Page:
current and the voltage across an external resistance of
approximately the same value as the internal resistance.
Theory and evaluation
If a temperature drop is created along a current-free branch of
a conductor made up of different materials, heat flows from
the warmer region to the cooler one. The charge carriers
which take part in this transfer of heat are unevenly distributed along the conductor. An internal field strength is set up,
which can be shown to be the e.m.f. Uo at the open ends of
the conductor (Seebeck effect).
The thermogenerator consists of 142 elements connected in
series. The Seebeck coefficient of the semiconductor combination used is therefore
a1,2 = 4.13 · 10–4 V
K
with the standard error
sa1,2 = 4.04 · 10–4 V
K
As the short-circuit also increases linearly with the temperature, the internal resistance of the thermogenerator is constant
in the temperature range considered.
The voltage level depends on the temperature difference and
on the materials used. To a first approximation, the voltage
may be written:
Uo = a1,2 (Th – Tc) = a1,2 DT
where a1,2 is the Seebeck coefficient of the combination of
materials used, Th is the temperature of the hot side and Tc
the temperature of the cold side.
1. Applying the regression expression
Uo = a + b DT
to the measured values in Fig. 3, we obtain
b = 0.0587
V
K
with the standard error
sb = 0.0006
2
24107
V
K
Fig. 4: Short-circuit current as a function of the temperature
difference.
PHYWE series of publications • Laboratory Experiments • Physics • PHYWE SYSTEME GMBH • 37070 Göttingen, Germany
R
LEP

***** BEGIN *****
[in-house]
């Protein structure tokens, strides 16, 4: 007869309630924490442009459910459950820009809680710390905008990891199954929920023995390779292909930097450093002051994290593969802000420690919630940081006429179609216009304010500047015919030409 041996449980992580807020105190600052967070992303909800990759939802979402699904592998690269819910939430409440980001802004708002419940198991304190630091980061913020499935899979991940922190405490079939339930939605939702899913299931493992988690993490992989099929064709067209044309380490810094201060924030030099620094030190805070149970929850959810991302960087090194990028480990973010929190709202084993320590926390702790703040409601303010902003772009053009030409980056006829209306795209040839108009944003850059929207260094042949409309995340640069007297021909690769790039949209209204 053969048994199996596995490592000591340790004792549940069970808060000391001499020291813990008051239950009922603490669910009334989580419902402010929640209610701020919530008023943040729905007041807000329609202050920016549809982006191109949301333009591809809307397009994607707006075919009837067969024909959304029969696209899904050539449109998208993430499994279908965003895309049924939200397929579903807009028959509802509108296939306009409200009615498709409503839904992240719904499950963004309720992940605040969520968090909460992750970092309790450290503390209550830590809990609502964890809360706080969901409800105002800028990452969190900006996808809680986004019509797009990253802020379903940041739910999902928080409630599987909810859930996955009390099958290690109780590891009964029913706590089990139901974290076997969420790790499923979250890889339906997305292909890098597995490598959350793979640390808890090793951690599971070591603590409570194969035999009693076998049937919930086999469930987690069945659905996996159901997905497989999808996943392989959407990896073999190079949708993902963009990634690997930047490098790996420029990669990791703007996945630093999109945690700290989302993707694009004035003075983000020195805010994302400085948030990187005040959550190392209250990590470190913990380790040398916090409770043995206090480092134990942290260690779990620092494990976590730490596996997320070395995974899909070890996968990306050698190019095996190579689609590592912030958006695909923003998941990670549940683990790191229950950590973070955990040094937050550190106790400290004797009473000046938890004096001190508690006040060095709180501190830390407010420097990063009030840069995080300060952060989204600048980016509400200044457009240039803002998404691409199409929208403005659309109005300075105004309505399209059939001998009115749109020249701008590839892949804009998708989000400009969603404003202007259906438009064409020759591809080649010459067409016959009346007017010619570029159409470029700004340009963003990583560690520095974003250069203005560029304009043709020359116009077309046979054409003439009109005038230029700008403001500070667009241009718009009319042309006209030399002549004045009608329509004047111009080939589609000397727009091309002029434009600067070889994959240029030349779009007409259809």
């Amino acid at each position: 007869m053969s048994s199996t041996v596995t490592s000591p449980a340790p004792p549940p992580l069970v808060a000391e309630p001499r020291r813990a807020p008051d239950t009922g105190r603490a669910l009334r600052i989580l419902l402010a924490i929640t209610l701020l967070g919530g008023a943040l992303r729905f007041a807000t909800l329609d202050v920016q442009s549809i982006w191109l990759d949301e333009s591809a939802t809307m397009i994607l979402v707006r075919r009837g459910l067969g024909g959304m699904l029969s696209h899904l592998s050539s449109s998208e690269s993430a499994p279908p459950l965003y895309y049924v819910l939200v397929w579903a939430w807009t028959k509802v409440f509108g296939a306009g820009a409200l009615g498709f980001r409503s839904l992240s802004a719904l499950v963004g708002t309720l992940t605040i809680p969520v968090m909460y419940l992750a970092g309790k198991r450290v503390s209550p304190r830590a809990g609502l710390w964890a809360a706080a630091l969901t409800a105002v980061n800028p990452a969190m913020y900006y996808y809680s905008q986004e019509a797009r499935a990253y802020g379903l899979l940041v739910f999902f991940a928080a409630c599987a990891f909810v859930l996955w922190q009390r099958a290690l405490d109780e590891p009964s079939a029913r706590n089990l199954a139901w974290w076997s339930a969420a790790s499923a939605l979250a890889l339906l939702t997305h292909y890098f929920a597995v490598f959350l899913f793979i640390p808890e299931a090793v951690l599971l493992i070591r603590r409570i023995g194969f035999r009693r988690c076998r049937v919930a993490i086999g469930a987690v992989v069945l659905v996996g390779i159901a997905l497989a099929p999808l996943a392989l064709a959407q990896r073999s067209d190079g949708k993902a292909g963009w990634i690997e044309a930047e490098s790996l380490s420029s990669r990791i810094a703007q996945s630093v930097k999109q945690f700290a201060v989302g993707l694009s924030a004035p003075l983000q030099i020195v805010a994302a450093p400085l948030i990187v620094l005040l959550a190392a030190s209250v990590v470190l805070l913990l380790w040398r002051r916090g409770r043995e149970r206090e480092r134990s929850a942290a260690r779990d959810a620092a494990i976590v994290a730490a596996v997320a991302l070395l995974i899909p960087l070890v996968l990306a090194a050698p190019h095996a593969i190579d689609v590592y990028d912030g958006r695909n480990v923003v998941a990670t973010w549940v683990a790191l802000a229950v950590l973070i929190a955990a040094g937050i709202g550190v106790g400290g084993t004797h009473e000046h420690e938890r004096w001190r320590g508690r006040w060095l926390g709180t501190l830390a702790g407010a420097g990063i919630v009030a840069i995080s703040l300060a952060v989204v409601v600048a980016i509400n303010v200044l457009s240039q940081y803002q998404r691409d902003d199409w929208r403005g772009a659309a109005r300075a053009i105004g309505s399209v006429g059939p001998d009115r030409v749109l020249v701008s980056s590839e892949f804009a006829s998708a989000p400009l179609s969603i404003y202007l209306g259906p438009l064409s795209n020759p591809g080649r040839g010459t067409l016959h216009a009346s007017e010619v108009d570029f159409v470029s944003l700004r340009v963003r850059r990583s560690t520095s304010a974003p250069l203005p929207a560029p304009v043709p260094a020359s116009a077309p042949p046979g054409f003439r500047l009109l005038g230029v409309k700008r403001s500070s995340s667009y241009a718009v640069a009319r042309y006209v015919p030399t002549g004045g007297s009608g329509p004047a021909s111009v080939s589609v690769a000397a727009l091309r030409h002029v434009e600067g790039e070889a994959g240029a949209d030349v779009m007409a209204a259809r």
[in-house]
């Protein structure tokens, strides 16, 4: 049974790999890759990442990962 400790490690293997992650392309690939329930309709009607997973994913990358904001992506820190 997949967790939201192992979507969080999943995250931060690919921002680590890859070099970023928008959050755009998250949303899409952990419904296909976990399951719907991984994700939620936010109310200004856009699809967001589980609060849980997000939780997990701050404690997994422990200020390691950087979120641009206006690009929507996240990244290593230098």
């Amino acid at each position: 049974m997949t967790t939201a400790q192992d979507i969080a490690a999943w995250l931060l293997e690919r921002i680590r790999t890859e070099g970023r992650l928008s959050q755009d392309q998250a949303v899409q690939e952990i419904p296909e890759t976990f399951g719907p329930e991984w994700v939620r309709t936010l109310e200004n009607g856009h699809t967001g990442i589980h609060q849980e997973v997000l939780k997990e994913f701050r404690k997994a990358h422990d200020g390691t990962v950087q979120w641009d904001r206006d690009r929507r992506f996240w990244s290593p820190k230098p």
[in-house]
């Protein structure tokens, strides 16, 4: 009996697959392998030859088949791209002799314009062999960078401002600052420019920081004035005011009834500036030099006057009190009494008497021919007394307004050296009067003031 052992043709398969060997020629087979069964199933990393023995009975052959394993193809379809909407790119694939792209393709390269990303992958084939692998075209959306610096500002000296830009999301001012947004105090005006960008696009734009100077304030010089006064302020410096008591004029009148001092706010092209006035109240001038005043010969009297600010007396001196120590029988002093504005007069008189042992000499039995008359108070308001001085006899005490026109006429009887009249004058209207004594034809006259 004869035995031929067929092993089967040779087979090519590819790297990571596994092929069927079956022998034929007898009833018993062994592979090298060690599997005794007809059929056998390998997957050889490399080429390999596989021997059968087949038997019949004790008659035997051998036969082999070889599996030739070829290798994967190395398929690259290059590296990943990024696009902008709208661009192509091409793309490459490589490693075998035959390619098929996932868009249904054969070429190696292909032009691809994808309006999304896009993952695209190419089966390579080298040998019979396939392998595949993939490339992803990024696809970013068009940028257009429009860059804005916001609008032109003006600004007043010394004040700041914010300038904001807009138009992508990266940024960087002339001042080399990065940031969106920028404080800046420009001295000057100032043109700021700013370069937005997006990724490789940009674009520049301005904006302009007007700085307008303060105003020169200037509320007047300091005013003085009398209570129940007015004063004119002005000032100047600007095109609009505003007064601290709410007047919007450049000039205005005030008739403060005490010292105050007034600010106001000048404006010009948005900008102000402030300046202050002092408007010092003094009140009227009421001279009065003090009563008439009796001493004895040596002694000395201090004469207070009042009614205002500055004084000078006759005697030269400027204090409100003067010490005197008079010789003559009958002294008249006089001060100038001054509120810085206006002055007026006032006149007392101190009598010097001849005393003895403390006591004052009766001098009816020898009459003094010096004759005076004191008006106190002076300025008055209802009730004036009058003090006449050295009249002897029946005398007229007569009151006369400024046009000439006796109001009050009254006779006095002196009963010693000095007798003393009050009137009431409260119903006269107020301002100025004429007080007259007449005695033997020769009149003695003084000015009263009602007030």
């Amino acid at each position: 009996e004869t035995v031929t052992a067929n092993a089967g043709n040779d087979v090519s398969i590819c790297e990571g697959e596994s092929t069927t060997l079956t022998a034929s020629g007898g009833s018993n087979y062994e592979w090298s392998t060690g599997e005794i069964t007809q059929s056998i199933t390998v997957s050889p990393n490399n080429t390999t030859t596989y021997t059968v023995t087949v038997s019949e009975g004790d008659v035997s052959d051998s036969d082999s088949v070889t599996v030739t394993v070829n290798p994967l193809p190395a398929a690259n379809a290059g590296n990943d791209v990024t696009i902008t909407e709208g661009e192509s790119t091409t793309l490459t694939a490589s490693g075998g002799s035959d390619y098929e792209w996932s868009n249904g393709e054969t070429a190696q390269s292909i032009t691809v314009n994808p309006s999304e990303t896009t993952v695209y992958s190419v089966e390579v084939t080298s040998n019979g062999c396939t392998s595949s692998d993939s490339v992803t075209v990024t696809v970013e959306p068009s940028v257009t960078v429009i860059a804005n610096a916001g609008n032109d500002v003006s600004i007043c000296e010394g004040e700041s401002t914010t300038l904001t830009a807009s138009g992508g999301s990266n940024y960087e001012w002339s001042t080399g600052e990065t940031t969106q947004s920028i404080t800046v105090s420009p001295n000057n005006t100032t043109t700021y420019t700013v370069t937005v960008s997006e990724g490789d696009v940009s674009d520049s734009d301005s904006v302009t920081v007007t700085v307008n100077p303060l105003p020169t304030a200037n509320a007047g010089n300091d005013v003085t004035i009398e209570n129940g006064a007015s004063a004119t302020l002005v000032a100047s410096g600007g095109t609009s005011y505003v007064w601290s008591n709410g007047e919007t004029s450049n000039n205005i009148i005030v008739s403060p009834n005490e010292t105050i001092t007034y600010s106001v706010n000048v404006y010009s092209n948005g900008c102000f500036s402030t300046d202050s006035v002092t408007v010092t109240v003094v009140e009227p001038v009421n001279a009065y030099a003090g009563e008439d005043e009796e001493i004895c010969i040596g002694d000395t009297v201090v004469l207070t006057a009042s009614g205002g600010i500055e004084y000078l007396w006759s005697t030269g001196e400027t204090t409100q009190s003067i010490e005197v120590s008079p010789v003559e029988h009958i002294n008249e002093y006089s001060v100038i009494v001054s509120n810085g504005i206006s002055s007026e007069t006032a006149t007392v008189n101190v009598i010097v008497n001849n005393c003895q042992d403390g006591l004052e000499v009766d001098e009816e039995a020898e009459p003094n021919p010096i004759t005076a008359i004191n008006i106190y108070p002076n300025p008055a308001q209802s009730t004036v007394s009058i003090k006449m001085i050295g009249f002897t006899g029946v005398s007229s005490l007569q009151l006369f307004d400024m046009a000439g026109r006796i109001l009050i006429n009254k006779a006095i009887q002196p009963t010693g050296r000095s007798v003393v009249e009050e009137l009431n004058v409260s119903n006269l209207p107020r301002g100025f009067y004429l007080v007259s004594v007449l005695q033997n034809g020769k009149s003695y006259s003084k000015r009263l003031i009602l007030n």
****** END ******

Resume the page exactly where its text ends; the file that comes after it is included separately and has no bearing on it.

4.1.07
Semiconductor thermogenerator
Fig. 5: Terminal voltage as a function of the current strength of
a constant temperature difference.
Fig .7: Electrical power generated as a function of the temperature difference.
2. Applying the regression expression U = a + b I to the measured values from Fig. 5 we obtain
a
and
= Uo
= 2.34 V
sa = sUo
= 0.01 V
* b * = Ri
= 2.80 V
sb = sRi
= 0.02 V.
and the short circuit current
Is =
with
Uo
= 0.84 A
Ri
At a temperature difference DT of 40 K we obtain the following
for the nearest measured values, using the regression expression DT = a + b t:
sIs = 0.01 A
From Fig. 6 we determine the slope of the (descending) curve
at one point by drawing a tangent or by linear regression.
b =
d DT
K
= – 0.0361
dt
s
We can thus work out the quantity of heat Q flowing through
the generator in unit time in accordance with
d DT
dQ
= Pth. = C ·
dt
dt
As the mass of water mw = 0.194 kg and the specific heat
capacity if water
cw = 4182
J
kg K
we obtain
J
C = mw · cw = 811
K
so that
Pth. = 29.3
J
s
The electrical power, measured at constant load, Pel., can be
obtained from Fig. 7. For a temperature difference DT = 40 K
we obtain Pel. = 0.25 W, so that the efficiency
Fig. 6: Temperature difference as a function of time.
h =
Pel.
= 0.009 or 0.9%
Pth.
PHYWE series of publications • Laboratory Experiments • Physics • PHYWE SYSTEME GMBH • 37070 Göttingen, Germany
24107
3
```